DCSIMG

Dog owner demands firework restriction

Penny with best friend Ernie

Penny with best friend Ernie

A WOMAN whose dog died after bolting from a firework is calling for them to be banned except on bonfire night.

Ella Todd, 38, was left devastated by the loss of rescue dog Penny, who died on November 26, and vows to make changing the law one of her main focuses from now on

“A massive and very loud firework went off right above our heads,” she said. “It was absolutely huge.”

The mother of two said the dog bolted, pulling the lead from her wrist, and disappeared around the corner of Rowlands Road, Worthing.

She and her husband searched all night without success.

“We were absolutely desperate,” said Ella. “To me it was like losing a child.”

The pair were at a charity meal for ‘Caring for The Animals Trust’ when Penny ran off.

“As dawn came I had a little bit of hope because it was a Sunday morning, so less traffic and there was a chance someone might find her,” said Ella.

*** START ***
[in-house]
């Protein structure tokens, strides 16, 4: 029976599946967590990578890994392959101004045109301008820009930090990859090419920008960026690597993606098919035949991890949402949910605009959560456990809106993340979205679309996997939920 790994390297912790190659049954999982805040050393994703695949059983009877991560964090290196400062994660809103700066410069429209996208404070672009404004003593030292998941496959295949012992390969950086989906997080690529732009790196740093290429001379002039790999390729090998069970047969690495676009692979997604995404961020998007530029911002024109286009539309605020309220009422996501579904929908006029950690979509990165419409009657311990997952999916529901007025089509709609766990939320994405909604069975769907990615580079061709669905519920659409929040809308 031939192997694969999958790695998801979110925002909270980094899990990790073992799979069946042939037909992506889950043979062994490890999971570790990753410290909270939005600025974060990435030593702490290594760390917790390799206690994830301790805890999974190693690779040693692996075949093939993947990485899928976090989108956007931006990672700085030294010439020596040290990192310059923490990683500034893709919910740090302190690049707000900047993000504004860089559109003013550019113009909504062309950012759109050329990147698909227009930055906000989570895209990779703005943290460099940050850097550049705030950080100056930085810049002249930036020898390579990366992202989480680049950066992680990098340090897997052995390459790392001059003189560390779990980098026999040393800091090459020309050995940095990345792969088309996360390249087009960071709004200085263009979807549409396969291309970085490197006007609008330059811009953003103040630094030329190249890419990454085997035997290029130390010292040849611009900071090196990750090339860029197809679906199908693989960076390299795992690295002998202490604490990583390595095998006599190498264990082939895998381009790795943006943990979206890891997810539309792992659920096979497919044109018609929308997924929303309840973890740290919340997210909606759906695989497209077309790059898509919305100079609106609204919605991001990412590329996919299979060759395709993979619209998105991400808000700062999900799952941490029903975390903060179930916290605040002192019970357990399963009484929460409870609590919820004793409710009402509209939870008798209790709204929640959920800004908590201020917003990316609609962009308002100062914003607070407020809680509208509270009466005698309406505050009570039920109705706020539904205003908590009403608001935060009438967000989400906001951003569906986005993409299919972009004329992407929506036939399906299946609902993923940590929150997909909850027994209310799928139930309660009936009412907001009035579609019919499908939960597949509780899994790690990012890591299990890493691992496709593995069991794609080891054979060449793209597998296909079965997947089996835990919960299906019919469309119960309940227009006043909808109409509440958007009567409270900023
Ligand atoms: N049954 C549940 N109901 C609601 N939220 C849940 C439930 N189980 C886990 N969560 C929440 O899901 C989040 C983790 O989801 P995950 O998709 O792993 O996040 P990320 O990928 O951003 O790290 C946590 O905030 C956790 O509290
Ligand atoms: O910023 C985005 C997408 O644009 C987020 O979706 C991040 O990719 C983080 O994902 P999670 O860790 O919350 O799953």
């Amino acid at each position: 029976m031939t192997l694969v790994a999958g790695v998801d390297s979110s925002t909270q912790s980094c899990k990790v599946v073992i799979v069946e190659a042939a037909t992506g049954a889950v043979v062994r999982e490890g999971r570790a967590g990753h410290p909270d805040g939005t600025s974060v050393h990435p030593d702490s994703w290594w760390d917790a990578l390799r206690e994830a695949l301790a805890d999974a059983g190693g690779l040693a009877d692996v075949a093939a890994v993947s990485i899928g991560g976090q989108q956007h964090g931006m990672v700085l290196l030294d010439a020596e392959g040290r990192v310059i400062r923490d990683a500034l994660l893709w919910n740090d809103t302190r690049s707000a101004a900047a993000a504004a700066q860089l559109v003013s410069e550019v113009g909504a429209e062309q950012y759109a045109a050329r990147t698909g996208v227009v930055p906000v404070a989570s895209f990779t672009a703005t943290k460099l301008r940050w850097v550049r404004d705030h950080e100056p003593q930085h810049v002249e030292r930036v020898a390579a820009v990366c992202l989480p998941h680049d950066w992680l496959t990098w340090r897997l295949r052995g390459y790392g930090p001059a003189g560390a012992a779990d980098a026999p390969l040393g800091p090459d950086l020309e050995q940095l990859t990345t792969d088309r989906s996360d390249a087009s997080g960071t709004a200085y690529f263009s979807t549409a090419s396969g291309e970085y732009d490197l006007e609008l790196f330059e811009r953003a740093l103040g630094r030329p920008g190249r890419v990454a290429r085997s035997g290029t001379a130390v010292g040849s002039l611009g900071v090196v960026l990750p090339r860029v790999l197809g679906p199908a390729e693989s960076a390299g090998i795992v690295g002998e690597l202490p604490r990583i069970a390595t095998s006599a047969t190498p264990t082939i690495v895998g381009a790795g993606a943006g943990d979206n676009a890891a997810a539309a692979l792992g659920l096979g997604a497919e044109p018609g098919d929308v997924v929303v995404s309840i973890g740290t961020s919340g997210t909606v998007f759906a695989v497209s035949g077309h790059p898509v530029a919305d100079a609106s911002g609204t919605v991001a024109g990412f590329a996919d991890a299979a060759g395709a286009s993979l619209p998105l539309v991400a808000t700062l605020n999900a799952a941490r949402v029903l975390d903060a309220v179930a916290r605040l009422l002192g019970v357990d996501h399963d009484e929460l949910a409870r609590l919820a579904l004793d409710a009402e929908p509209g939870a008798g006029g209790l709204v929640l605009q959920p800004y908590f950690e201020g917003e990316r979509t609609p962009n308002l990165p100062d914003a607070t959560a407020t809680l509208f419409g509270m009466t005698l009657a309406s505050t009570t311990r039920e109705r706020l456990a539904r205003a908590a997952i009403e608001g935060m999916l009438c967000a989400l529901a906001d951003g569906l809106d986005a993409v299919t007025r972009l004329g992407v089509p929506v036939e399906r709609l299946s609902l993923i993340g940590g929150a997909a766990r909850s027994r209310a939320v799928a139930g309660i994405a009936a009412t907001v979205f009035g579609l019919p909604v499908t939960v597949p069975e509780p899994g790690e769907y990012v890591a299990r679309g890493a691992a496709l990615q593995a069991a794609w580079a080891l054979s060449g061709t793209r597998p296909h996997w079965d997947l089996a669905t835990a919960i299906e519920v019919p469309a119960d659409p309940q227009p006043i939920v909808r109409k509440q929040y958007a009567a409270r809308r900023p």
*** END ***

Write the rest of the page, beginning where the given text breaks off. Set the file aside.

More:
Her worst fears were realised when, at 10.30am, the police called to say a dog-walker had found Penny’s body on the beach.

“It must have been a shocking sight, and so sad with her collar and lead still attached,” said Ella.

“She had been in the sea for quite a long time. We will never know if she ran into the sea and drowned or if she died of hypothermia.

“My instinct says she ran straight into the water and got wet and was too scared to come back towards the town because more fireworks were going off.”

Penny’s body was then taken to Grove Lodge vets to be identified.

“One of injustices is that it was on November 26, 21 days after fireworks night,” said Ella.

“I felt so angry that someone’s irresponsible fun had killed a member of my precious family.

“I’m quite a tough person but it floored me.”

Ella now hopes to help save the lives of other dogs.

“It’s such a terrible waste that Penny died, a tragedy, but if one or two other dogs are saved, that will go some way to making it more bearable.

“I can’t get her back, but I can hopefully stop other people losing their dogs.”

Ella said it was not only dogs and cats that suffered, but wild animals and horses too, adding that many elderly people felt stressed and frightened by fireworks.

 

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